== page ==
Feeds

Why Microsoft vs Mankind still matters

The Penguin is missing, while Apple's gone to Hollywood

The essential guide to IT transformation

You can't make somebody compete with Microsoft, if they don't want to

This situation raises some of the most awkward questions of all for public agencies: and these are really questions of political economy - how do states deal with a monopoly?

Is having $70bn sucked out of the global economy each year a price worth paying? Once India and China develop further, that figure will be closer to $200bn. What do we get for this, exactly?

Uniformity, certainly: everywhere you go, there's Windows - with the same security holes all over the world. And stability, too: a company earning $200bn a year isn't going to go out of business overnight.

But it's still an extraordinary sum of money. With 80 per cent profit margins, Microsoft must be busy inventing some incredible stuff: cold fusion can't be far away, you'd think.

Alas, even the most innovative company in the world, with a guaranteed income of $70bn per year, isn't going to be inclined to take too many risks. And Microsoft has "innovated" like a heavy sleeper, only momentarily waking up. Microsoft gets busy only when it has to - when it perceives some immediate competition. Netscape provoked a brief spurt of action at Redmond, RIM obliged Microsoft to incorporate push email into Exchange server - and there was a spurtlet when FireFox made a splash three years ago.

Otherwise, it's been heavy snoring all the way.

Quite apart from the fact that the EU ruling addresses desktop computing only tangentially, there's a profound problem in the philosophical approach of regulators. The EU sees its role as addressing market failure, with the presumption that once tweaked, competition will flood into the market.

Politicians - and the regulators they appoint - have yet to envisage a situation where competitors can't, or don't want to compete. Today, Microsoft is the textbook "natural monopoly" - but does anyone have the will to call it what it is?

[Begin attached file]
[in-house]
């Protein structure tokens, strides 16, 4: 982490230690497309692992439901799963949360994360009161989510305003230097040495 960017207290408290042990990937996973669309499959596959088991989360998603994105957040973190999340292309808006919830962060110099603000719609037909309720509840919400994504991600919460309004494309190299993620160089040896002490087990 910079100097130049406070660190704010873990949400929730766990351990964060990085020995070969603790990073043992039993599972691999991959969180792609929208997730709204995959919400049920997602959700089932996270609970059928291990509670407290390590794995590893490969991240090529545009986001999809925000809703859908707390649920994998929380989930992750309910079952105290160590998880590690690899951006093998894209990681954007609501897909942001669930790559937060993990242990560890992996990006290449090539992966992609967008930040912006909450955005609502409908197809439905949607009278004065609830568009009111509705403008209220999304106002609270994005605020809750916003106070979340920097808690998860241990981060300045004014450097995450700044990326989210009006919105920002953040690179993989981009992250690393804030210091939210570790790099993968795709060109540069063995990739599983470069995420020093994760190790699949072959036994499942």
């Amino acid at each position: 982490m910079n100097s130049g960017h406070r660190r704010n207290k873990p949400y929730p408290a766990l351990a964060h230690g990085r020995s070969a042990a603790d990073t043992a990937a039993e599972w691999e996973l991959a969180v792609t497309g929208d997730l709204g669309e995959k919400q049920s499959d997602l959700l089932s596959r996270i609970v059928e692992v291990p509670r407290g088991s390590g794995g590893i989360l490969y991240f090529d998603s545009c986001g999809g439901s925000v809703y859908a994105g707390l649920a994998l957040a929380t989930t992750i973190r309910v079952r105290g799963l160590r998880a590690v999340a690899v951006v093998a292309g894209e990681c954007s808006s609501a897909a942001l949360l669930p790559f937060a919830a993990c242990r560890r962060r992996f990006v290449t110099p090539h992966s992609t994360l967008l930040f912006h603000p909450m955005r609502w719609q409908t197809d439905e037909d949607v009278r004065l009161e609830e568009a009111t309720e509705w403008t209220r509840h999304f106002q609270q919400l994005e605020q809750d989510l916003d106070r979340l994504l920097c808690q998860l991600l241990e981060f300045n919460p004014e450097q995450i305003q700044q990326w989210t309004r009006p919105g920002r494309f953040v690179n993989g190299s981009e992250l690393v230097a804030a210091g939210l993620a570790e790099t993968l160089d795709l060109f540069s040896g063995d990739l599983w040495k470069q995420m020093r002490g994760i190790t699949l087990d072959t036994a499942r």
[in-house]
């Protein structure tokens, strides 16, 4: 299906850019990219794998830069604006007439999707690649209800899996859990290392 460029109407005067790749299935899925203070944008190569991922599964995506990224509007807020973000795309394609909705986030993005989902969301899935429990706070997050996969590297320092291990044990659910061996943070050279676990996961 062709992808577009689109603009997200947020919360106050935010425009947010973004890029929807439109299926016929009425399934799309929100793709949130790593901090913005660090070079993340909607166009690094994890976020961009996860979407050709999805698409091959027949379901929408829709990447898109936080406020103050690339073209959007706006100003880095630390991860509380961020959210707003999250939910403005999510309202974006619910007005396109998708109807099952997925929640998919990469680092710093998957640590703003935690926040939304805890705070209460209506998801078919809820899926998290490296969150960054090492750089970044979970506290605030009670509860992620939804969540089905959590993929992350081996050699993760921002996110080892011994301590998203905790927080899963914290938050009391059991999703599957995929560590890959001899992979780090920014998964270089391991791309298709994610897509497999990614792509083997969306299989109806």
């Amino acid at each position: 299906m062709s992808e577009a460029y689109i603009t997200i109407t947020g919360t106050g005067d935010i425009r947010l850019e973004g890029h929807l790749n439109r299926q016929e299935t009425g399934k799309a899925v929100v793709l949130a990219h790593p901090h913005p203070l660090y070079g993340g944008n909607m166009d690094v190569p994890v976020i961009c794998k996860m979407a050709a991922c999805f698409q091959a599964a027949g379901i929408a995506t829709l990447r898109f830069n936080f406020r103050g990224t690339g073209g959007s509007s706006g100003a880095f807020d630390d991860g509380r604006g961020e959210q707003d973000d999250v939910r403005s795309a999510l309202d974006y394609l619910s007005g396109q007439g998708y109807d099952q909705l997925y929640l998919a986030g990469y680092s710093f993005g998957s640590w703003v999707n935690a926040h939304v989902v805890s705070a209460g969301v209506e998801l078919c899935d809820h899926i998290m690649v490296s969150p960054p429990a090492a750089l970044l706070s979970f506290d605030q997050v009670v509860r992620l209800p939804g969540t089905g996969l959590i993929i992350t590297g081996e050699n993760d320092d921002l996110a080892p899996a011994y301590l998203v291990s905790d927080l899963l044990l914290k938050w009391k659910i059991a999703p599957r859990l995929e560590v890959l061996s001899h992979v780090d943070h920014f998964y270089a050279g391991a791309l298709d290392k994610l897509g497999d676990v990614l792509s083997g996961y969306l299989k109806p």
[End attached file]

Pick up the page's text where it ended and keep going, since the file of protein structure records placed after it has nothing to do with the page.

Some people argue that we live in an era when all the big political ideas have failed: when "politics is over". In fact, "leaving it to the market" is the only new idea politicians have come up with in the past 25 years. If that's the case, then you see the problem. A situation where the market has failed presents them with a "divide by zero" error.

While the EU has been lauded this week for taking a stand against a global corporation, it's really hard to see politicians or regulators anywhere progressing to the next step - and setting out to create a new framework for dealing with what is in effect a global, private computing levy.

Bill Gates promises politicians that not only will he "take care of computing", but he'll take care of the foreign aid budget, too. And who but a grump could object to that?

I can see why Benji Cohen prefers a Web 2.0 fantasy to the reality: the answers are too hard to think about. ®

Next gen security for virtualised datacentres

More from The Register

next story
The Return of BSOD: Does ANYONE trust Microsoft patches?
Sysadmins, you're either fighting fires or seen as incompetents now
Linux turns 23 and Linus Torvalds celebrates as only he can
No, not with swearing, but by controlling the release cycle
China hopes home-grown OS will oust Microsoft
Doesn't much like Apple or Google, either
Sin COS to tan Windows? Chinese operating system to debut in autumn – report
Development alliance working on desktop, mobe software
Eat up Martha! Microsoft slings handwriting recog into OneNote on Android
Freehand input on non-Windows kit for the first time
Linux kernel devs made to finger their dongles before contributing code
Two-factor auth enabled for Kernel.org repositories
This is how I set about making a fortune with my own startup
Would you leave your well-paid job to chase your dream?
prev story

Whitepapers

Implementing global e-invoicing with guaranteed legal certainty
Explaining the role local tax compliance plays in successful supply chain management and e-business and how leading global brands are addressing this.
Endpoint data privacy in the cloud is easier than you think
Innovations in encryption and storage resolve issues of data privacy and key requirements for companies to look for in a solution.
Scale data protection with your virtual environment
To scale at the rate of virtualization growth, data protection solutions need to adopt new capabilities and simplify current features.
Boost IT visibility and business value
How building a great service catalog relieves pressure points and demonstrates the value of IT service management.
High Performance for All
While HPC is not new, it has traditionally been seen as a specialist area – is it now geared up to meet more mainstream requirements?